Everything was set back 45 minutes Sunday, at least on the East Coast. "60 Minutes'' starting at 7:45 p.m. wasn't so bad and catching "Cold Case'' from 9:45-10:45 was tolerable. But "Without a Trace'' was without a chance from its 10:45-11:45 time slot. And what if you wanted to catch the news they were hyping all evening? At 11:45? Are you kidding?

How can CBS execs expect to achieve high ratings if they sacrifice their Sunday lineup - all new episodes, no less - for overly long sports shows? Maybe it's their way of telling East Coast viewers to move to the West Coast.

Friday, March 09, 2007

The Walter Reed fiasco

For those wondering when the wars in Iraq and Afghanistan will finally hit home for Americans, the published stories and congressional testimony about the shoddy care returning military personnel and veterans receive at the Walter Reed Army Medical Center in Washington should strike a chord. But as Congressman Chris Smith, R-N.J., notes in a commentary on the Press op-ed page Sunday, it's not surprising. Congress and the executive branch under both parties have shortchanged veterans' health care at facilities nationwide for years.

Maybe the Department of Veterans Affairs budget has increased, but so has the demand for services - demand that will only increase as the war in Iraq drags on. And it's not just for acute care, which most injured service people concede is top-notch at Walter Reed. It's the treatment for less severe physical and psychological scars and outpatient services that leaves these new veterans wondering about the military's promised health care for life. Then there's the red tape, which can be as painful as a physical wound.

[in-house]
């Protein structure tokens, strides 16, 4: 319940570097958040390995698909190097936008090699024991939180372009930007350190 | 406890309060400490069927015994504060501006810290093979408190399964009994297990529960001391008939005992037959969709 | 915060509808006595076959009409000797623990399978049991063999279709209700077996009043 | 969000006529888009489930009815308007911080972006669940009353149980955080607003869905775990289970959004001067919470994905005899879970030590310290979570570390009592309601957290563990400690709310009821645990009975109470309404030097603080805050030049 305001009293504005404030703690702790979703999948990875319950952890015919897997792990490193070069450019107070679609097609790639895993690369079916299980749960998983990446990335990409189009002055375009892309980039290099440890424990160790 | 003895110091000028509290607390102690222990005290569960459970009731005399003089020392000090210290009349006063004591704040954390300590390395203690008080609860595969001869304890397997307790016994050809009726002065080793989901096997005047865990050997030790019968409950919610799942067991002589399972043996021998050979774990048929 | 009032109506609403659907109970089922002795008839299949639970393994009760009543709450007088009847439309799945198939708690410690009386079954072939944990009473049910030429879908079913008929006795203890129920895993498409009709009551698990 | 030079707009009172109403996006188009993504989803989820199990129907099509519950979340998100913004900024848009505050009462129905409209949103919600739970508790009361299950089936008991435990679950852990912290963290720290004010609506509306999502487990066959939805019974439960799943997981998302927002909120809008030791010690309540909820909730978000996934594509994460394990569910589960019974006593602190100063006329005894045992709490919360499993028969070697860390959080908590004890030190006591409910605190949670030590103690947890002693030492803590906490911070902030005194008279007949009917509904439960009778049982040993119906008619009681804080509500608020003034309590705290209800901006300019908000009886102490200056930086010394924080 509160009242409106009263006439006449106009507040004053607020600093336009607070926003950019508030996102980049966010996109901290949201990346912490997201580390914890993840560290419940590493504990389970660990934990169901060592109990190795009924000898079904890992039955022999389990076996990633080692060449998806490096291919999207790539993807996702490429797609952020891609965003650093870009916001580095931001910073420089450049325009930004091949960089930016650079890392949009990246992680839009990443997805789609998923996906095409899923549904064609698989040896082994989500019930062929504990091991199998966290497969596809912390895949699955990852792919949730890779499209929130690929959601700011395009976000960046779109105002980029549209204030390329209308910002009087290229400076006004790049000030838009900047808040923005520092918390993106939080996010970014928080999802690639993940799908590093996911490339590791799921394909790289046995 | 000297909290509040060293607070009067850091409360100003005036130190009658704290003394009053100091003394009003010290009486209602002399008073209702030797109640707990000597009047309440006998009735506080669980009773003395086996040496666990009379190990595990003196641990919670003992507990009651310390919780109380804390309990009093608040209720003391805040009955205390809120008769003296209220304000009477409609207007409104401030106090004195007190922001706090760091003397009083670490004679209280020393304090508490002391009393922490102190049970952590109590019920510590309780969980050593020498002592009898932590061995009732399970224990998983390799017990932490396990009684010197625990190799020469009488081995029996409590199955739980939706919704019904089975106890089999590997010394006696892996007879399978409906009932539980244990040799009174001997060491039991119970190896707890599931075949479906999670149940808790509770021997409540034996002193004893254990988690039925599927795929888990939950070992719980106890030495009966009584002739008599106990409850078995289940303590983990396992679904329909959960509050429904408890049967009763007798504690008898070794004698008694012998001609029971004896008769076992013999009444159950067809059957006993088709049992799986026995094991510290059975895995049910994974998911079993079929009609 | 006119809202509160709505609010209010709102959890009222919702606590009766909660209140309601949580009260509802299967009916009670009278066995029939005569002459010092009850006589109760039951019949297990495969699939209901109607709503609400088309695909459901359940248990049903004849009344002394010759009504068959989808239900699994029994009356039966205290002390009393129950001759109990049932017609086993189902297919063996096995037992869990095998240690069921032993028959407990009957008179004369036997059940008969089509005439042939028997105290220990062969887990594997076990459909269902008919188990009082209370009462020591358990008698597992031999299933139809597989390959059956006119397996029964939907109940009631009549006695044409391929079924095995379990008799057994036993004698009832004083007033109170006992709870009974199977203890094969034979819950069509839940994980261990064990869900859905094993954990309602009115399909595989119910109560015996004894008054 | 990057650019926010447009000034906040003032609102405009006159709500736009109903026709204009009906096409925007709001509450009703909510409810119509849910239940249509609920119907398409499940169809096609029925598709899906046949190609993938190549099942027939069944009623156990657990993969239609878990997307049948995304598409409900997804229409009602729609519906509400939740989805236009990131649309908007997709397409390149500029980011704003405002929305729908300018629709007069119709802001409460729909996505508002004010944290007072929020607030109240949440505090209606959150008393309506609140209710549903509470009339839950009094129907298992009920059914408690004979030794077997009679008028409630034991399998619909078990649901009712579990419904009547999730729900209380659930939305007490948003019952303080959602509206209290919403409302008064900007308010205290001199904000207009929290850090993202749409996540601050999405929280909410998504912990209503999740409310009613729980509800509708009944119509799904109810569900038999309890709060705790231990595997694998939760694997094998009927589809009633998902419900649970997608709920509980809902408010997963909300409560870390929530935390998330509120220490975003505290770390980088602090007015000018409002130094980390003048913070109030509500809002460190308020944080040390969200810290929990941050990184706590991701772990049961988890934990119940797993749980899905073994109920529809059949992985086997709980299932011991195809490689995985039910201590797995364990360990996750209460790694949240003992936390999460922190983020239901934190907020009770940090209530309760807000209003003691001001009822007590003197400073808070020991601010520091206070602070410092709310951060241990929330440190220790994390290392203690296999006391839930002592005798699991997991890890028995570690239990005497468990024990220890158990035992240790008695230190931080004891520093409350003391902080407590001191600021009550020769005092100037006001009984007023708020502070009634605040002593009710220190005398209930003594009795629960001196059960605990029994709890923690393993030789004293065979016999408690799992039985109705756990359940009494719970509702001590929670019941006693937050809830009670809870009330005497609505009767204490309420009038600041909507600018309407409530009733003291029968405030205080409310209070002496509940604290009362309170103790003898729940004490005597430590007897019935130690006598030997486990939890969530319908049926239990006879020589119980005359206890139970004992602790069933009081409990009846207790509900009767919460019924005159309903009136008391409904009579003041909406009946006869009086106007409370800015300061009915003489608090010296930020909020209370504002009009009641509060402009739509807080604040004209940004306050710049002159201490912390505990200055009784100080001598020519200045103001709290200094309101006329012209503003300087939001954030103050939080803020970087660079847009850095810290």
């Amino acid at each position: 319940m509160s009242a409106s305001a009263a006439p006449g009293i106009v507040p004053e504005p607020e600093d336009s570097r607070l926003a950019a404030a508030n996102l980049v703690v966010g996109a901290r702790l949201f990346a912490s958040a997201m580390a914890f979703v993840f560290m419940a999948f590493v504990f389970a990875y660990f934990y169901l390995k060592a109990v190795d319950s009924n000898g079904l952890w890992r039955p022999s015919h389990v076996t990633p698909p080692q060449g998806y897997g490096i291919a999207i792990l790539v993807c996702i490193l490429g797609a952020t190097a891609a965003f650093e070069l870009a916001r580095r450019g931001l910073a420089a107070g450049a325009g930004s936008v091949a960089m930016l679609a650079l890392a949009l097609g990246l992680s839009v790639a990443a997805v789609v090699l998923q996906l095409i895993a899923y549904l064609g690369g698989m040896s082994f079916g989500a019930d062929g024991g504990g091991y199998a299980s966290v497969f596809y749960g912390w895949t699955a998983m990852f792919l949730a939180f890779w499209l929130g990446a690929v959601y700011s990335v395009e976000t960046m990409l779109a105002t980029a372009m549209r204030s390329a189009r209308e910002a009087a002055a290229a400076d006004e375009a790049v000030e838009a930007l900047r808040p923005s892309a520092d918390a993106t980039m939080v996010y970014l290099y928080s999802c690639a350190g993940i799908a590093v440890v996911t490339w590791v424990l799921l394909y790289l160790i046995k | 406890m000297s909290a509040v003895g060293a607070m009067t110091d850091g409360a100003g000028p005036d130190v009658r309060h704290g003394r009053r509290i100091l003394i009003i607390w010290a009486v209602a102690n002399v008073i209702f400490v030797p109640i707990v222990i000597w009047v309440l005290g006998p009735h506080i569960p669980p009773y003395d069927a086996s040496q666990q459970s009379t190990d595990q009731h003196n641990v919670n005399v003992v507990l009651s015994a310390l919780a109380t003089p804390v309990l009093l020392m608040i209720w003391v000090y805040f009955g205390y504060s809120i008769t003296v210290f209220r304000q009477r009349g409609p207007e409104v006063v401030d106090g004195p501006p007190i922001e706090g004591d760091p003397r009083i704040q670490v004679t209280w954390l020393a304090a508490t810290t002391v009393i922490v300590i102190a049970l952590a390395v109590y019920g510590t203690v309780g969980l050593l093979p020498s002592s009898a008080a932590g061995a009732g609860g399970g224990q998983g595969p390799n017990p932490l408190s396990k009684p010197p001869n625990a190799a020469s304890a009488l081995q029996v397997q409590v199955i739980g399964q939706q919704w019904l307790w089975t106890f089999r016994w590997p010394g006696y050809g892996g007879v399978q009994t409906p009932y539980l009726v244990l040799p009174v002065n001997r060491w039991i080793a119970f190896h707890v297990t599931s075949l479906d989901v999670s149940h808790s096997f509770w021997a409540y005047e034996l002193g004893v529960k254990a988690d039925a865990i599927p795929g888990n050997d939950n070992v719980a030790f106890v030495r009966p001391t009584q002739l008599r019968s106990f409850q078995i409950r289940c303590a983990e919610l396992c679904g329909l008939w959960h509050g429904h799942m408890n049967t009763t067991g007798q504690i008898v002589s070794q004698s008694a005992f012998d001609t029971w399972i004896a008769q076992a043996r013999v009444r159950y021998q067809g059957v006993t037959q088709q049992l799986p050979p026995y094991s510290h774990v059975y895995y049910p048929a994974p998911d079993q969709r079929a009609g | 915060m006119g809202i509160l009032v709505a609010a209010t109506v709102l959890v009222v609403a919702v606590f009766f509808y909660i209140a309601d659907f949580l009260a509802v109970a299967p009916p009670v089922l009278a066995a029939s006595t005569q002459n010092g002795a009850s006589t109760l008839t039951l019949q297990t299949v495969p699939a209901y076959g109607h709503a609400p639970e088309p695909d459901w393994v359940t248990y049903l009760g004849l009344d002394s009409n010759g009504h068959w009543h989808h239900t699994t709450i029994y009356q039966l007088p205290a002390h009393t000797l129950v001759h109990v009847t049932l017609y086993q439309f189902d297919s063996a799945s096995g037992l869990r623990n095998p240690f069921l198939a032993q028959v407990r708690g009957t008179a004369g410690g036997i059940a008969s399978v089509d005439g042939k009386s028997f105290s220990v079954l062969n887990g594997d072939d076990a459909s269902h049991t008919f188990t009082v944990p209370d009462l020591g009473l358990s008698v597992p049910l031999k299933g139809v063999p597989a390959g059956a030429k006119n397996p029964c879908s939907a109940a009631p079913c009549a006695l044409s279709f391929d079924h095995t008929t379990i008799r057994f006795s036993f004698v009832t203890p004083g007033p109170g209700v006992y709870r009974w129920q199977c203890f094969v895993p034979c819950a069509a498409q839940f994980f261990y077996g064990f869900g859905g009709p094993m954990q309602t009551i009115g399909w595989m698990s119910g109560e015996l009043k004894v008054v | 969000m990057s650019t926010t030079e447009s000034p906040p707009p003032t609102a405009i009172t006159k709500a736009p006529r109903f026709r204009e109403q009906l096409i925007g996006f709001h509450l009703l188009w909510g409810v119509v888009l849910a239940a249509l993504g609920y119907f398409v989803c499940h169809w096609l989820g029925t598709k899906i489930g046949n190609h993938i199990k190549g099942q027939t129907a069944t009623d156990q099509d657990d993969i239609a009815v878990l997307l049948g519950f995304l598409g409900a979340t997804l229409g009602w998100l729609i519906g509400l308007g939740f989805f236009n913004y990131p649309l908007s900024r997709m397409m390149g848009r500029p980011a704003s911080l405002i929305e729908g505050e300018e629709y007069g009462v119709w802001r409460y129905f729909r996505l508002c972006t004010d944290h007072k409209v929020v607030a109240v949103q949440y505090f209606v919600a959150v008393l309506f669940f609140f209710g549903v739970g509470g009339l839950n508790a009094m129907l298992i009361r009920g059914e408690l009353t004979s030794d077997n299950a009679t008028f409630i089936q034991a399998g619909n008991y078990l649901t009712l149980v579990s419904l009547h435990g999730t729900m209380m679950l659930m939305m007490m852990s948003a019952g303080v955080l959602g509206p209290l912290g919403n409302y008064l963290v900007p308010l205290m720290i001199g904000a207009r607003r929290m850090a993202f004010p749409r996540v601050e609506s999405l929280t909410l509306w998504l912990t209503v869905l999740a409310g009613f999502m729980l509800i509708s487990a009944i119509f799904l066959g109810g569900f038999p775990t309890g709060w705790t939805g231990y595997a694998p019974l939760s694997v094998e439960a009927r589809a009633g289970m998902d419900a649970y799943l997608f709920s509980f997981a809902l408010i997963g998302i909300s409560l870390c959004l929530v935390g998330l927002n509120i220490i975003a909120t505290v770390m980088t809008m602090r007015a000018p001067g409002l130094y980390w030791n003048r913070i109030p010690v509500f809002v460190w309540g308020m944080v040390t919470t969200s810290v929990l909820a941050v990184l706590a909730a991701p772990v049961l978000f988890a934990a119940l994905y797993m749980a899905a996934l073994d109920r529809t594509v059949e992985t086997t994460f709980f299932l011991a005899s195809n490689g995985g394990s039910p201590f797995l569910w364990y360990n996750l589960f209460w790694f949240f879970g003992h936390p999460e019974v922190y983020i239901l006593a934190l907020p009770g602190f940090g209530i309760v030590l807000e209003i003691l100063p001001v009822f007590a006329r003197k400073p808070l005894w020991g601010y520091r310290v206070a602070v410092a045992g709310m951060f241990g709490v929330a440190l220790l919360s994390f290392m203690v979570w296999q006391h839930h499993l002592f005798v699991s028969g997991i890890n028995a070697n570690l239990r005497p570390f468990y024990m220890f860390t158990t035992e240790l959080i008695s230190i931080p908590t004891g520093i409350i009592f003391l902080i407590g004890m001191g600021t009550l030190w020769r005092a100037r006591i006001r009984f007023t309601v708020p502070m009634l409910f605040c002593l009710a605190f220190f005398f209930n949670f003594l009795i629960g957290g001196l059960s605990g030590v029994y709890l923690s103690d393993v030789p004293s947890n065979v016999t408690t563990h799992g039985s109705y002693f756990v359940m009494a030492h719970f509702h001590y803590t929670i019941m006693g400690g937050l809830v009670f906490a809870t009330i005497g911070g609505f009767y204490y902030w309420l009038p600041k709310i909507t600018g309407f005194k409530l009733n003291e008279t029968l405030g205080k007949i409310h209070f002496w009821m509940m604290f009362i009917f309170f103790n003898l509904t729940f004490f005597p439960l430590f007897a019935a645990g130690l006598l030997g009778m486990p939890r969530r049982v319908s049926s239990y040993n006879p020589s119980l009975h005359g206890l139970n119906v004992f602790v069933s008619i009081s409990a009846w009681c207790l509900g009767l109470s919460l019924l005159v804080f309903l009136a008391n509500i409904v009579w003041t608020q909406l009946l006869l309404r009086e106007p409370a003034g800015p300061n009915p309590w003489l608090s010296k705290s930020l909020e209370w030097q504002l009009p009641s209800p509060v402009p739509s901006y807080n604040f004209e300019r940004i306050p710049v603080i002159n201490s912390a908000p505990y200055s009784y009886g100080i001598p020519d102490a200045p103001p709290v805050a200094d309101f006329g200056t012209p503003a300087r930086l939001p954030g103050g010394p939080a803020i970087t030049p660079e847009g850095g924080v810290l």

The health care system for our military personel and veterans needs fixing - and fast. The Bush administration may have many priorities, but this one has to be near the top of the list.

Wednesday, March 07, 2007

'Surge' talk not worth the time

Our legislators have found yet another unnecessary topic to waste precious Assembly time, this one with national implications. Along with a package of bills on veterans' issues up for debate in the Assembly Thursday is a resolution expressing "strong opposition'' to President Bush's surge of troops in Iraq.

Yes, New Jersey National Guardsmen have been deployed for too long to Iraq, and families and businesses have had to adjust, so the war is a state issue. But a legislative resolution is not going to impress the White House or the Pentagon to change how the war is fought one bit. It's yet another issue that shows how partisan Trenton has become, with critical Democrats on one side - even though they say it's in support of the troops - and defensive Republicans on the other.